What a title, right?
What young boy scouring the bargain bins of the used book store could resist it? Not me.
I, of course, took off the tattered cover when I read it at home or at break in school.
I fought to stifle my laughter that came with every page.
What can I say?
I was an easy audience:
lonely, ostracized, and yearning for fantastical adventures, courtesy of my discovery of Edith Hamilton's MYTHOLOGY.
Who was Thorne Smith?
Thorne Smith was a massively successful fantasy writer now largely forgotten who posed himself the question,
“What if someone could turn the various Olympian statues in the Big Apple’s museums into flesh and blood?”
Smith’s answer was The Night Life Of the Gods (1931), a cheerful Shaggy Dog of the New York variety,
and a fine example of a book that no modern publishing house would touch with a thirty-nine-and-a-half-foot pole.
I guess which explains why editors treat me as if I were wearing leper robes since Thorne Smith greatly influenced my writing.
If Thorne Smith’s name is sounding suspiciously familiar,
perhaps it should, as he is the earnest scribbler behind Topper (1926),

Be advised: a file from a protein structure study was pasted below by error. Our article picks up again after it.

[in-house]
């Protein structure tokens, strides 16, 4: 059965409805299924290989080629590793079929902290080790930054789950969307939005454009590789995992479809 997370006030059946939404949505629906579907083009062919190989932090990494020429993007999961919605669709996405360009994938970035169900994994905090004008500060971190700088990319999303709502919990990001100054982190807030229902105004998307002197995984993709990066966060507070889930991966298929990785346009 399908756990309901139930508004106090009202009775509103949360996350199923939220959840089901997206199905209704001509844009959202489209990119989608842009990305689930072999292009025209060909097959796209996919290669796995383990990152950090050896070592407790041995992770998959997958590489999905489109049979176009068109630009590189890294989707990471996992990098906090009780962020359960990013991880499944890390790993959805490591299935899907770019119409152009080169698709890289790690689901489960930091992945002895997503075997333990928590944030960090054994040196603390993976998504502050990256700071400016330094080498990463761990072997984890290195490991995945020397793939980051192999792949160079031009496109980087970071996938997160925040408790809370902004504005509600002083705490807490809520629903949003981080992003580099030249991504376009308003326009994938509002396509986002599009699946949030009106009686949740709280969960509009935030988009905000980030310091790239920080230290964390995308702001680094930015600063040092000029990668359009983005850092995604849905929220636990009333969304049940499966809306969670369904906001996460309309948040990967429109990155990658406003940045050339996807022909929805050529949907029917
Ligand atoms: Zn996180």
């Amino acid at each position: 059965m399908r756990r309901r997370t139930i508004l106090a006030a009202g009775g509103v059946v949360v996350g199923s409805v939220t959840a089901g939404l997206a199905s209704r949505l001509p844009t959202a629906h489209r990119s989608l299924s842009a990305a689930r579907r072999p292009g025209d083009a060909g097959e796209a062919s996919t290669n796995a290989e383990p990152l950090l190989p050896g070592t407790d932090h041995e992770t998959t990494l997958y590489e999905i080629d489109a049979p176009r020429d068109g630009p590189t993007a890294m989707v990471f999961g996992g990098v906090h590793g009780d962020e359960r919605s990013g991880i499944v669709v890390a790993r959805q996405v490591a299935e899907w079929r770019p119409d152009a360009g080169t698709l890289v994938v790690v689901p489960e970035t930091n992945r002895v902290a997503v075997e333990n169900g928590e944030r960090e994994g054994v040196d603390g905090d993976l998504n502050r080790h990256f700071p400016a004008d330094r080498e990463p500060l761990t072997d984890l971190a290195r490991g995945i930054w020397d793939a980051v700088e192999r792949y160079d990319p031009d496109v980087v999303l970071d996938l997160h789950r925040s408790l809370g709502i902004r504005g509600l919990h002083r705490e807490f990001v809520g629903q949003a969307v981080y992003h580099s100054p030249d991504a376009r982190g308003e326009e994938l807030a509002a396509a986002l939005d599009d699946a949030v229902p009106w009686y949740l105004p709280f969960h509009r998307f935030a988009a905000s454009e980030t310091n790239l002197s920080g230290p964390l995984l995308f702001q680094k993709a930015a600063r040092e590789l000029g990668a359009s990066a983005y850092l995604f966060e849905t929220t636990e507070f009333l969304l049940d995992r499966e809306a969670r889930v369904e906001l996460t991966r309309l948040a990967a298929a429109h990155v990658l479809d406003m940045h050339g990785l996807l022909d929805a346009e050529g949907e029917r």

the very same Topper in which Cary Grant later starred (as a ghost),
and which eventually became a staple of early television, featuring Leo G. Carroll and sponsored by Jell-O.
Night Life Of the Gods unquestionably belongs in the canon of 20th century fantastic fiction
(H.P. Lovecraft and Robert E. Howard were contemporaries of Thorne Smith),
but in character and temperament, its closer kissing cousin is Hollywood —
specifically Tinseltown’s beloved screwball comedies,
a genre in which breakneck pace and the witty banter of the endlessly idle rich drove masterpieces like
Holiday, It Happened One Night, and Bringing Up Baby.
Hunter Hawk is a scientist who has discovered how to turn flesh into stone.
His leprechaun love, Meg, knows how to turn stone into flesh.
With Night Life, the banter is almost all that holds the book’s first 150 pages together,
since Smith unfolds his tale as a series of antic but disconnected incidents,
most of which do nothing to advance the story or raise the stakes.
But you are having so much fun with the antics, you really do not care.
Finally, Hawk and Meg visit New York’s Metropolitan Museum of Art, and first Mercury and then Bacchus are freed from their places.
In short order, and in a total hodgepodge of Greek and Roman families,
Hawk and Meg revivify Neptune, Apollo, Diana, Venus (de Milo), Perseus (complete with Medusa’s severed head), and Hebe, cup-bearer to the Gods.
With nearly all 21st century fictions revolving around the idea
of taking damaged characters and bringing them, if not to a useful epiphany,
then at least to some new phase in life,
it is downright startling to encounter a work where no such considerations ever existed––
where hi-jinks themselves are the only horse in the race.
And truthfully, do we not all stand in need of a fine hour of good-natured laughter?
If you like to laugh, do not pass up this book.
WHAT WAS THE FIRST BOOK
THAT MADE YOU LAUGH OUT LOUD?